book review blogs
Look at me! Three posts in six days! Don't get used to it--life is bound to intrude at some point. Anyway, it's April, and our thoughts are outside, so we need an especially compelling reason to settle down with a good book. This is it. Go get it.
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A Conspiracy of Kings
By Megan Whelan Turner
Greenwillow, April 2010
I’ll have to be careful reviewing this book, the fourth in the Queen’s Thief series that debuted with 1997 Newbery honoree THE THIEF. If you haven’t read the earlier books—which you should, right now—I’d hate to spoil any surprises. Surprises are all Turner has going for her—apart from spectacular writing, deeply compelling characters, thoroughly imagined setting, and fearless plotting,.
The books follow the fortunes of Gen, the eponymous thief, in three neighboring kingdoms whose shared culture is ancient Greece with guns. Their rulers—two queens and a king, who assume a kingdom’s name upon ascending the throne—have spent the series jockeying for position and strategizing to keep larger empires from gobbling them up. The gods sometimes interfere, surprising the disbelievers.
This fourth book reunites us with Sophos, whom we met in THE THIEF as a student and heir to the throne of the kingdom of Sounis. Like the other high-born characters in the book, he must thread his way through a treacherous world, attempting to resolve the conflict between his dreams and desires and those of a leader. It’s a deeply personal coming-of-age story, but it’s painted on a broad canvas with bold, rich color.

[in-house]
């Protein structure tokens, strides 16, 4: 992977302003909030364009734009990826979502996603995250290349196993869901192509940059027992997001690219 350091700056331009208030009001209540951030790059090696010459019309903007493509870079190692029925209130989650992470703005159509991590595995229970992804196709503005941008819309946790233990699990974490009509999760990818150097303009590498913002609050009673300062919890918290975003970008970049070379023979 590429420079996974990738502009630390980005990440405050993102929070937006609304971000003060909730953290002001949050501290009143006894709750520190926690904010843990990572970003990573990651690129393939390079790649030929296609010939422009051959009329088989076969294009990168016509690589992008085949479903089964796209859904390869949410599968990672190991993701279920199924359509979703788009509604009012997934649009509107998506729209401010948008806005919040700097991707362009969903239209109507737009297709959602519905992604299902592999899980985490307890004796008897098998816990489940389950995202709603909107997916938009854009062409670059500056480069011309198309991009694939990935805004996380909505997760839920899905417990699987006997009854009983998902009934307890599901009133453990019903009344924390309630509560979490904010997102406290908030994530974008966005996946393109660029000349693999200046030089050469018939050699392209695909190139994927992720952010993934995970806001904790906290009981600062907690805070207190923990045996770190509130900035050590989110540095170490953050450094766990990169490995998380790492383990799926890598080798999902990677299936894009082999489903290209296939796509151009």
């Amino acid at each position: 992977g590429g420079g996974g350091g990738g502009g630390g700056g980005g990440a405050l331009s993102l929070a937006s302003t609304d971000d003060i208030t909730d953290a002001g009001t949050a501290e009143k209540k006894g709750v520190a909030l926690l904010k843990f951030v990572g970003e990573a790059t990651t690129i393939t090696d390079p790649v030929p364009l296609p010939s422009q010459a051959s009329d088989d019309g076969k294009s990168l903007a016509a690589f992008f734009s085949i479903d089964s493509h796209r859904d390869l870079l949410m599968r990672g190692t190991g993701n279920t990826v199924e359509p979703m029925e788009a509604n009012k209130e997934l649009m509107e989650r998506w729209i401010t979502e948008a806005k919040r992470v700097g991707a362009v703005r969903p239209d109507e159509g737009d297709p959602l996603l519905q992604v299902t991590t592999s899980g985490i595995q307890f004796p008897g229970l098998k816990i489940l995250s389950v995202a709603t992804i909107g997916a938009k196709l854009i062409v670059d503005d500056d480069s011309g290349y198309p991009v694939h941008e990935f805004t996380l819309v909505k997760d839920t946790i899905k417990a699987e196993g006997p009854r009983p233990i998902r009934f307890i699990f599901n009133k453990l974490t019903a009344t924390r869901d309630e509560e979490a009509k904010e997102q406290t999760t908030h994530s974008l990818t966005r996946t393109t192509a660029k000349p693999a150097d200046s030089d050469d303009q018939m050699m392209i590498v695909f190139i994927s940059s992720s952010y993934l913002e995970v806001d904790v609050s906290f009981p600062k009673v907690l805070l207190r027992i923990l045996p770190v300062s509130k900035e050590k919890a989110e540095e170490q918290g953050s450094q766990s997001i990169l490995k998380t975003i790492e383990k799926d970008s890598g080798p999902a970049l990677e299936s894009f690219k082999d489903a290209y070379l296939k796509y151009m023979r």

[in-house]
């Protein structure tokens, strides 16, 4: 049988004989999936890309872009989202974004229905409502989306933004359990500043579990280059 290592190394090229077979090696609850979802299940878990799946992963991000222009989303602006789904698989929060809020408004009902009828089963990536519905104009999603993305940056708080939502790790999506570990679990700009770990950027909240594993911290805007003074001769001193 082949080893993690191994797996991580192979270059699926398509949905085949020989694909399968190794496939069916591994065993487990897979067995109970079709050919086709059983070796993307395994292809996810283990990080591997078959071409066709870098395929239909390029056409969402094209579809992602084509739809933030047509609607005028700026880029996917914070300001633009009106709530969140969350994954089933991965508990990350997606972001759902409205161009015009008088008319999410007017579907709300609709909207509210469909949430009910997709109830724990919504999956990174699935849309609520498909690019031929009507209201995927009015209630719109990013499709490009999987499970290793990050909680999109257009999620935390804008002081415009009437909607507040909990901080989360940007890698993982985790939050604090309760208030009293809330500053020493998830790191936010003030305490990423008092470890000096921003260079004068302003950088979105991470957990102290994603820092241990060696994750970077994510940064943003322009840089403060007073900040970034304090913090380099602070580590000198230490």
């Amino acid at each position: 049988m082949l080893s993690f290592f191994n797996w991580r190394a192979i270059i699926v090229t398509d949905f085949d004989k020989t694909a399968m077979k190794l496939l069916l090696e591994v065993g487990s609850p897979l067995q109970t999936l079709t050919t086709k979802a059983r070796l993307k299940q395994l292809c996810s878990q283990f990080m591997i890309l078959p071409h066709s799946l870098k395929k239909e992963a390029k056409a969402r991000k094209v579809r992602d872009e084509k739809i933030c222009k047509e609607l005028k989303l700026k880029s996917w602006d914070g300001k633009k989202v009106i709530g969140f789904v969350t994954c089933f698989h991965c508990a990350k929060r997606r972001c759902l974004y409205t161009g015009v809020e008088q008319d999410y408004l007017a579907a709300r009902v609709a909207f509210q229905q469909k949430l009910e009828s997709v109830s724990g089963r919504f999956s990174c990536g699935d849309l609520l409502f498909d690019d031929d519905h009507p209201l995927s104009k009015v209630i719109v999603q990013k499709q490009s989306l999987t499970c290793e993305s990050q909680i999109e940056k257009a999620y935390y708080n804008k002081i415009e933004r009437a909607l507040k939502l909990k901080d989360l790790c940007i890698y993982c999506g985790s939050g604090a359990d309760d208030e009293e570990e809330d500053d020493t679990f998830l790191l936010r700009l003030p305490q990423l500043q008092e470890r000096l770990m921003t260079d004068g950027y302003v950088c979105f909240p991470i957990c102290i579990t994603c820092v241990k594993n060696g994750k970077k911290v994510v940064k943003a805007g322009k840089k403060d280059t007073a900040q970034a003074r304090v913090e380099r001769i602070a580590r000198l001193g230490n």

As usual, Turner is a point-of-view trickster. We shift from third person to first person and back again, occasionally dropping into second person, gods help us. What makes this especially impressive is Turner’s ability to make us think we share a person’s every thought and then whack us with a plot twist or character revelation that we probably should have seen coming. Why didn’t we? The woman’s evil, that’s why.
She’s also gutsy. She introduces a mystery and doesn’t much worry about whether she’s confused us. There’s so much going on that we’re content to move along, confident that we’ll figure it all out eventually.
There’s romance, there’s humor… but all with an undercurrent of utter tragedy, constant, almost overwhelming. You sense that, in the end, all this maneuvering will come to nothing—or maybe the gods have some steely-eyed plan that discounts human happiness. The characters sense this, too. And then we all have a good laugh together.
I’m not sure whether these are middle-grade or young-adult fantasy. The Newbery folks obviously thought THE THIEF was for kids rather than teens, and Amazon has them at ages 9-12. Almost everyone else seems to assume they’re young adult. There is a bit of swearing here and there, but although the romance is pretty intense in places there’s no overt sex. Reading comprehension would have to be pretty good.
Regardless of the reader’s age, though, I can’t recommend these books enough.